Although Mi-Fi devices, or wireless routers that act as mobile Wi-Fi hotspots, face competition from smartphones with similar capabilities, they are becoming popular in emerging markets, says analyst.
Ajay Sunder, senior director for Asia-Pacific ICT Practice at Frost & Sullivan, told ZDNet Asia that Mi-Fi devices are still at an evolving stage. "The new range of smartphones, some of them which can act as wireless hotspotshave made the users a bit cautious about Mi-Fi devices," he said.
However, the device has drawn the interest from emerging countries such as India. "Initial adoption of Mi-Fi is by tech-savvy early adopters but the introduction of Mi-Fi devices in emerging economies like India is seeing interest from small and midsize businesses," said Sunder.
Indian operator Bharti Airtel was in talks with Mi-Fi manufacturers to introduce LTE-enabled Mi-Fi devices in the country as 4G smartphones will not be introduced until next year, reported The Economic Times.
According to Sunder, the key draw of Mi-Fi devices is the provisioning of up to 5 access points using only one device point.
Another contributing factor for the continued popularity of mobile Web access, is the lack of fixed line infrastructure, especially in rural areas due to prohibitive costs, according to research firm Digital Strategy Consulting.
Tang Siew Wai, marketing director for Huawei device South-Pacific region at Huawei, noted that some users prefer to use a dedicated Mi-Fi device over smartphone tethering. Besides functioning as a wireless access hub, using Mi-Fi as a hotspot will not drain the smartphone's battery, he said.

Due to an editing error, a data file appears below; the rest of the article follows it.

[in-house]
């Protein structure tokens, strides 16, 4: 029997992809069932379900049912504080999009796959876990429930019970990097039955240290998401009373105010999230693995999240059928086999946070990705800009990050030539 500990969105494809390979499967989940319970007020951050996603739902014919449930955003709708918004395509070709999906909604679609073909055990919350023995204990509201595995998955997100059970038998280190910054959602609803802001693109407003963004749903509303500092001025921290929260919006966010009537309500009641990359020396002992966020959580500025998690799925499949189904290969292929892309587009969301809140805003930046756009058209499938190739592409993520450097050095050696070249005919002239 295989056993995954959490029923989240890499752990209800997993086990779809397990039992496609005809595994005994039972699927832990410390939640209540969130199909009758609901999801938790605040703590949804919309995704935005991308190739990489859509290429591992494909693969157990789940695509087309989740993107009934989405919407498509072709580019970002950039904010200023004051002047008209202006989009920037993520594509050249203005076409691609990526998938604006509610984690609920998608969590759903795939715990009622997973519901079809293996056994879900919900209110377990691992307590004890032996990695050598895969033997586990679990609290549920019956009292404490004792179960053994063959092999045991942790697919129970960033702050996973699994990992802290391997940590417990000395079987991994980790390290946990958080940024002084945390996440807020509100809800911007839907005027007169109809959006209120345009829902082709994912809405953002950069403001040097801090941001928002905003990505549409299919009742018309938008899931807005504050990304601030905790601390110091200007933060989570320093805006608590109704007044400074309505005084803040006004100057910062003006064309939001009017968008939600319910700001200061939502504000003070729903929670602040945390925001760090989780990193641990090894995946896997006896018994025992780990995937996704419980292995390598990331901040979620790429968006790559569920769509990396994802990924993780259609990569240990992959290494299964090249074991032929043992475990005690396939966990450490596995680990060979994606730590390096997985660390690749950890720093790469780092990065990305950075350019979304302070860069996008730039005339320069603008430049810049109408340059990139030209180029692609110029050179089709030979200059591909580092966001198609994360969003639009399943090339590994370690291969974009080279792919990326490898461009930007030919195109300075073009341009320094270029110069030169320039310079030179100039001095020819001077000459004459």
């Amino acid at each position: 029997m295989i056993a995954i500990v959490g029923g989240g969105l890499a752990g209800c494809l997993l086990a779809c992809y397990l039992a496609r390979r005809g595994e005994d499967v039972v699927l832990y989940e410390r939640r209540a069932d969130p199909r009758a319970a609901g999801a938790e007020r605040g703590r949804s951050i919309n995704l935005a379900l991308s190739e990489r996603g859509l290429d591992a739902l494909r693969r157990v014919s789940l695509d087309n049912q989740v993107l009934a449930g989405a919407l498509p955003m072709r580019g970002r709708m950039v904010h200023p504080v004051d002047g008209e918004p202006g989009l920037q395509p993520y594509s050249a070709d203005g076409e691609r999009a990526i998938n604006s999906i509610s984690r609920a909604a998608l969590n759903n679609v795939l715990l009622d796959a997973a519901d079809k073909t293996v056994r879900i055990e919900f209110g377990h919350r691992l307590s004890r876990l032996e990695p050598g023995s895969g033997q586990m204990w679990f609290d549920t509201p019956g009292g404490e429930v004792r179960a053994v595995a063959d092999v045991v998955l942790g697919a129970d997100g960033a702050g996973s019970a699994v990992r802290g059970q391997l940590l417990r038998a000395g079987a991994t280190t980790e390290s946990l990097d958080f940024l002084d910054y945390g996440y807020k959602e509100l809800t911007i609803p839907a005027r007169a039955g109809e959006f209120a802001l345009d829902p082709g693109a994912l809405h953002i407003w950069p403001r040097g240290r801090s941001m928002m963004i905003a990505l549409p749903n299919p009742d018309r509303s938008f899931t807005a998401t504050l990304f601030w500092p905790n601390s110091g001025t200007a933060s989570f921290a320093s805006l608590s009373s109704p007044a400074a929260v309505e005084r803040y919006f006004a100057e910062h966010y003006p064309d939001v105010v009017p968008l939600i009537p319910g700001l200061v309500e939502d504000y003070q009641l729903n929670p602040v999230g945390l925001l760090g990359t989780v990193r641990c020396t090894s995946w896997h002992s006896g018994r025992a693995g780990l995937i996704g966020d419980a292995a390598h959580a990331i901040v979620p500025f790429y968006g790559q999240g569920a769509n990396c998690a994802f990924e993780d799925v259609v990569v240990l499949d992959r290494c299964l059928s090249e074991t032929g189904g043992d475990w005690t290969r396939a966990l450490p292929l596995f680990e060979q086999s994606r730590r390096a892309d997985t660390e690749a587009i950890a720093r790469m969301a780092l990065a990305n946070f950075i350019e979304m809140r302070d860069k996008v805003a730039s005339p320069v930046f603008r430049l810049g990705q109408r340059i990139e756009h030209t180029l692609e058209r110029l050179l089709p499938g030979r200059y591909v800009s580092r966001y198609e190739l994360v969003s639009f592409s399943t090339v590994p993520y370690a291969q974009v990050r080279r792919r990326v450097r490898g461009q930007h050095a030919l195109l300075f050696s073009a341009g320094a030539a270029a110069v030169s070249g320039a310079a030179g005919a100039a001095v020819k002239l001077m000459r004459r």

Mi-Fi roaming operator dependent
Fixing up Mi-Fi devices overseas can be a varied experience, as data roaming settings are operator dependent, said the Huawei executive, adding that data roaming is automated if the user has activated the service.
Singapore operator M1 also does not see issues for data roaming with Mi-Fi devices. In an e-mail statement, Petrina Teoh, senior manager for corporate communications at M1, noted that users can roam using Mi-Fi devices as well as smartphones as the service is not device-specific.
She did note that for Mi-Fi roaming to be successful, the SIM card must be set up to enable roaming, as one would need to do for a smartphone.
"When a network registration request is sent from a user in a foreign country or network, the request will be transmitted back to M1's Home Location Register (HLR)," Teoh explained, adding access onto the foreign network will be allowed as long as the user's mobile roaming capability is enabled.
However, problems might arise if a user decides to use a foreign SIM on the Mi-Fi device, said Tang. "In certain cases, one time APN configuration may be required," said Tang.
In the case of a smartphone, the changing of APN can be done directly on the phone. However, when a Mi-Fi device cannot recognize the foreign carrier's APN, users will need to connect the Mi-Fi device to a computer to manually change the APN.
Tang said that the company customizes the settings in its Mi-Fi dongles to fit the local market. For example in Singapore, Huawei has worked with local operators StarHub, M1 and SingTel to ensure that their APN network settings are recognized when connected to Huawei's Mi-Fi dongles, said Tang.